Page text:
"Religion is a tool, almost a compass if you will," says Bartkowski, who is now researching a book that focuses solely on Mormon teens. "Every youth will have a compass, it just depends on what direction it points."
Research Indicates Teens' Faith Typically Just Skin-Deep
Posted by Senior Editor on 2005/3/6 15:03:00
By Jim Brown and Jody Brown
(AgapePress) - A new survey finds a good number of American teens are religiously active, but not very well-educated in their faith -- resulting in a shallow religiosity.
The four-year National Study of Youth and Religion was conducted by 133 researchers and consultants led by sociology professor Chris Smith of the University of North Carolina-Chapel Hill. A third of the teenagers said they were consistently involved in religious organizations and practices. Another third said they were "somewhat" involved. However, Smith says that religiosity tends to be very shallow.
"A lot of Christian teens really had not much at all to say about who Jesus was, what grace was," the researcher says, adding his team was "impressed with how inarticulate and seemingly poorly educated a lot of teenagers are. Even though they said they believe in God and [that] faith is important, they have a hard time explaining what they believe and how faith makes any difference in their life."
Smith describes many teens' religious knowledge as "meager, nebulous, and often fallacious." That is especially true among young Catholics, he says. He attributes that partly to several reasons, including what he sees as a decline of Catholic instruction in Catholic schools as well as the disintegration of Confraternity of Christian Doctrine (CCD) in many places.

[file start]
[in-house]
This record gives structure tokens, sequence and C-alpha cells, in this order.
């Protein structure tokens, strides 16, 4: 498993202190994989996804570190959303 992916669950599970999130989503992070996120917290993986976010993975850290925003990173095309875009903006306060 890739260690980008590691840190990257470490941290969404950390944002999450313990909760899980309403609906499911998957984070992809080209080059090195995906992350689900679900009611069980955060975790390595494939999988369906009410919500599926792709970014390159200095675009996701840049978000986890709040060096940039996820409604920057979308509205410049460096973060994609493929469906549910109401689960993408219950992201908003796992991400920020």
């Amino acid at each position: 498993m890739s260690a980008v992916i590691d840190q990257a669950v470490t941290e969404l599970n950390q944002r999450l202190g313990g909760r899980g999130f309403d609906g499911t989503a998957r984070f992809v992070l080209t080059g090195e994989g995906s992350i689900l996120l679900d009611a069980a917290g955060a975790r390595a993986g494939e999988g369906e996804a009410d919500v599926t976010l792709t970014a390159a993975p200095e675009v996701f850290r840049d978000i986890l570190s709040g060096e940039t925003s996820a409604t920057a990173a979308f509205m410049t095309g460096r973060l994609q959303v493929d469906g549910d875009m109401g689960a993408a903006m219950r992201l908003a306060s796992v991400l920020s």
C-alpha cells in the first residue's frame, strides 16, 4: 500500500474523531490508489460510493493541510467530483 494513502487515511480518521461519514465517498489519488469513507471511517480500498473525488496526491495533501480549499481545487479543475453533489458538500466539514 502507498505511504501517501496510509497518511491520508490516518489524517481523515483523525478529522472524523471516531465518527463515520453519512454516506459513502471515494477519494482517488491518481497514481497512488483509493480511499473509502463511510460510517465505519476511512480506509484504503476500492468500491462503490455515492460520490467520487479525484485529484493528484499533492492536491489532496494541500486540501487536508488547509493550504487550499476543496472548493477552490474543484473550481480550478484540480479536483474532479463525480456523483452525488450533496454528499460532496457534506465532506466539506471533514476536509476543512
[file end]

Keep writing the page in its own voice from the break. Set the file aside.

"But part of it is we ran a statistical control where we saw if Catholic teenagers' faith was any weaker than anyone else's -- [and] after controlling for the religious practice of their parents, [we found] they weren't any different," Smith explains.
Smith says teens are still being mightily influenced by the religious lives of the parents, so parents should be challenged to play a leadership role and feel authorized to be parents.
Full results of the study can be found in Smith's new book titled Soul Searching: The Religious and Spiritual Lives of American Teenagers.
Social science researcher and pollster George Barna is likely not surprised by the findings in the National Study of Youth and Religion. His research has shown while that 93 percent of young people in the U.S. consider themselves to be Christian by age 13, the great majority do not connect being a Christian to having a grace-based personal relationship with Jesus Christ. And only three percent have a biblical worldview, that research reveals.
That is why, in his new book Transforming Children into Spiritual Champions, Barna tries to emphasize the critical role parents and family play in children's spiritual development -- and that it is not the church's responsibility.
"The moral foundations of the average American are pretty much put in place -- and will not change -- by the age of nine," he recently told AgapePress. "[And] when you look at the spiritual foundations of the typical American, they are pretty much in place before they reach the age of 13.
"That says to me, if you're not going to get them when they're young, you're probably not going to get them," Barna says.
I'm generally cynical with regard to statistical data. It's just too easy for the numbers to shift if the questions change just a little bit. I'm still confused about how a greater percentage of the kids said they "had few or no doubts" than said they believe in God.
Yeah, that discrepancy is kind of puzzling. But even allowing for statistical aberrations, stats can provide a general idea of trends, whereas mere anecdotes cannot.
Barna tries to emphasize the critical role parents and family play....
CCC 2223 Parents have the first responsibility for the education of their children....
CCC 2226 Education in the faith by the parents should begin in the child's earliest years. This already happens when family members help one another to grow in faith by the witness of a Christian life in keeping with the Gospel. Family catechesis precedes, accompanies, and enriches other forms of instruction in the faith. Parents have the mission of teaching their children to pray and to discover their vocation as children of God.
I think I am beginning to vaguely perceive a pattern here...